Okay, so it doesn't quite work. But we can't just stop thinking about the bow now that the month is gone. Plus, I have lots more to say about bow stuff, so I refuse to let it end now. Let's keep this bow party going!
"I may feel like an idiot standing over some guy twice my size requesting that he kindly let his bow drop onto the carpet three or four times, but you can spot by the sheer anguish in his face how much the worry of dropping it is destroying any chance of his ever getting the flexibility and constantly changing fluidity required for a really good bow change. By allowing the bow to drop (it’s only a foot and a half on to a carpet and you’re not doing it tip downwards, for God’s sake) you are in fact removing a fear so primal that most people couldn’t begin to articulate it."
Besides dropping your bow on the floor to experience the worst-case scenario--and realize that it isn't really all that bad--there are other ways to alleviate the bow-dropping paranoia.
Dressing up your frog
I can't stand to play with a naked frog.
(Heh. My inner kindergarner is having a good time with that one.)
Because the varnished stick is rather skinny and can become slippery with perspiration at the drop of a hat, I always have some kind of padding at the junction of hand and bow.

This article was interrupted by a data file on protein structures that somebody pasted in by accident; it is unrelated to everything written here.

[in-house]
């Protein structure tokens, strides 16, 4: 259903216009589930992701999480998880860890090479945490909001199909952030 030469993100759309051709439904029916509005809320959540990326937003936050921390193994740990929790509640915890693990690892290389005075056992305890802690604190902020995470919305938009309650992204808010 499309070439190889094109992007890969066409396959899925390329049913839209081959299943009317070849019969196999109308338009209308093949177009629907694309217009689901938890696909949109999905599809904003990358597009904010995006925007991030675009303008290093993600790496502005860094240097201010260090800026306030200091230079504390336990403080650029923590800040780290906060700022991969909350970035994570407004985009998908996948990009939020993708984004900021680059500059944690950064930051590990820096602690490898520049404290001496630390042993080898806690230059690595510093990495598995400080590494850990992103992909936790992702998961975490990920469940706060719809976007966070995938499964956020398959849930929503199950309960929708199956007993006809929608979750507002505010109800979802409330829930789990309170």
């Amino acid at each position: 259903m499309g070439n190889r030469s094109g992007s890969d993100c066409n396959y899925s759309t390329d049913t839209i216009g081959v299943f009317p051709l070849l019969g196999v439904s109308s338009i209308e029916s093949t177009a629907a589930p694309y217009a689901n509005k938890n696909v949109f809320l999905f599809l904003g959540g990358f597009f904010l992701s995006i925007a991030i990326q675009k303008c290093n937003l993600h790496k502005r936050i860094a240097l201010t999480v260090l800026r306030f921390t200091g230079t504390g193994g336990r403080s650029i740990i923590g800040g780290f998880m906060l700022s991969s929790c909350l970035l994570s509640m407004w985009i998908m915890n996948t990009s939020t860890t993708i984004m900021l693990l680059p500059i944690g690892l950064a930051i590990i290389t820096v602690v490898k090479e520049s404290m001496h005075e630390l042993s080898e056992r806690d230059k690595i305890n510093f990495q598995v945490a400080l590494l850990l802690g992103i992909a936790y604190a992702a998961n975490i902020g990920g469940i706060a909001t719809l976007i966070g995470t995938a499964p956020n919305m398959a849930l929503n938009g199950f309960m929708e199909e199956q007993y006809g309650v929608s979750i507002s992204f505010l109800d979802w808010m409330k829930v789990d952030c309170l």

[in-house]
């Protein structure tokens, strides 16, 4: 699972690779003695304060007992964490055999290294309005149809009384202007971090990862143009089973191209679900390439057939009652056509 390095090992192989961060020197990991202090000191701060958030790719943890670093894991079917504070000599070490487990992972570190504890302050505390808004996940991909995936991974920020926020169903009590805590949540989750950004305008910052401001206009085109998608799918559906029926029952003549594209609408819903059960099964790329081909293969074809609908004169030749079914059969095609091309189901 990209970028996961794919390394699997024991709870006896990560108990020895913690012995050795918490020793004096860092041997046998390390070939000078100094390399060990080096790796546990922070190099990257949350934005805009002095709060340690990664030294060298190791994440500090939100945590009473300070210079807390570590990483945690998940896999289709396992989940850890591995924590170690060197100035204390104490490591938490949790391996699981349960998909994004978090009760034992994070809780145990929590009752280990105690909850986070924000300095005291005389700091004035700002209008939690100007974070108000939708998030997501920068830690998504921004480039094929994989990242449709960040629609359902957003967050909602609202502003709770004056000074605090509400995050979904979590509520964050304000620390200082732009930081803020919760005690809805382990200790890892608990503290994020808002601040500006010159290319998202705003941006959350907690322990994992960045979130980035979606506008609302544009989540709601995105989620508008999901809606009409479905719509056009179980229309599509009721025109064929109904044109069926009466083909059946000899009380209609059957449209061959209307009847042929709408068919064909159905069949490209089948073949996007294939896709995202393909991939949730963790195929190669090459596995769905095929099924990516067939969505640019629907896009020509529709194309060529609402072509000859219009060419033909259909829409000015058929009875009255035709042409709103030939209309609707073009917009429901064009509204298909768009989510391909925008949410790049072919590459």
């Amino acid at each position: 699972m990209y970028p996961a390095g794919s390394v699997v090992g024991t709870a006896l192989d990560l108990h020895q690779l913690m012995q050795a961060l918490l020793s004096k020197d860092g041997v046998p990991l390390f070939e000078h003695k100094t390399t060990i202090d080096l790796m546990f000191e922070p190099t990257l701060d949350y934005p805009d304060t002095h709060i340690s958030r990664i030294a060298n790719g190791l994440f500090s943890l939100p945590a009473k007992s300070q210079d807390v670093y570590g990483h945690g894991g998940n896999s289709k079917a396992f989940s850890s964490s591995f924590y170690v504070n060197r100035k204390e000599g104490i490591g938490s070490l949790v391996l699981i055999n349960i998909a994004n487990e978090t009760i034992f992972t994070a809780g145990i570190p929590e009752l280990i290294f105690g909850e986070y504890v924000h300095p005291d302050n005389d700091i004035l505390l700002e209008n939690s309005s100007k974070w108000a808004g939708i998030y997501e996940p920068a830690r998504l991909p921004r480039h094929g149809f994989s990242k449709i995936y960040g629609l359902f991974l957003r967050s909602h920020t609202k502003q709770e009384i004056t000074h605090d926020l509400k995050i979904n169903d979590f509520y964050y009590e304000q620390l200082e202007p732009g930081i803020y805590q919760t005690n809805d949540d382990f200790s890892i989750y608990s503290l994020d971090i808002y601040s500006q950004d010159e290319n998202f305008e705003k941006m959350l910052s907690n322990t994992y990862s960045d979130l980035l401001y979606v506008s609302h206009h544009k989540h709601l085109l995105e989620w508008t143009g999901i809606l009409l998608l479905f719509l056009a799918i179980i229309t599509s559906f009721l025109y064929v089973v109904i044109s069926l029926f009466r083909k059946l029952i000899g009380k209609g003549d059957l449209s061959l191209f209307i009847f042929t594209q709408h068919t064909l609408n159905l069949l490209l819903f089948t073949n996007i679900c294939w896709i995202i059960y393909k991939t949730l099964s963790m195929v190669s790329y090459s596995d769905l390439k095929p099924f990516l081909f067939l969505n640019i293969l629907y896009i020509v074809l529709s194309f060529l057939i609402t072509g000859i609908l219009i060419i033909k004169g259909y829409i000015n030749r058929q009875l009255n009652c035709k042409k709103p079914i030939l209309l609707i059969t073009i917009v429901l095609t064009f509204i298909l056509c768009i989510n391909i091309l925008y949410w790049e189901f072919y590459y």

I feel strongly that by adding this comfortable extra layer, I avoid feeling as though I have to clutch the bow to keep it in its place.
Loosen the screw until it comes out of the bow. Then, gently pull the frog away from the stick. Do not tangle the hair (twisting is fine, but the stick should not pass through the hair).
STEP 2: Keeping the tip of the bow against a soft carpet or pillow (and being mindful of the hair), pull on and then roll up the grip to a location on the stick above where the frog will be attached.
STEP 3: Reattach the frog and tighten the screw to secure. Then roll the grip back down to cover both the stick and the part of the frog where the thumb comes in contact with the bow.
- Stringvision bow grip: a few of my students really like these
- Cellophant: nice for little kids sometimes
- Bow tubes: I have seen these on many professional bows
What do you like to use?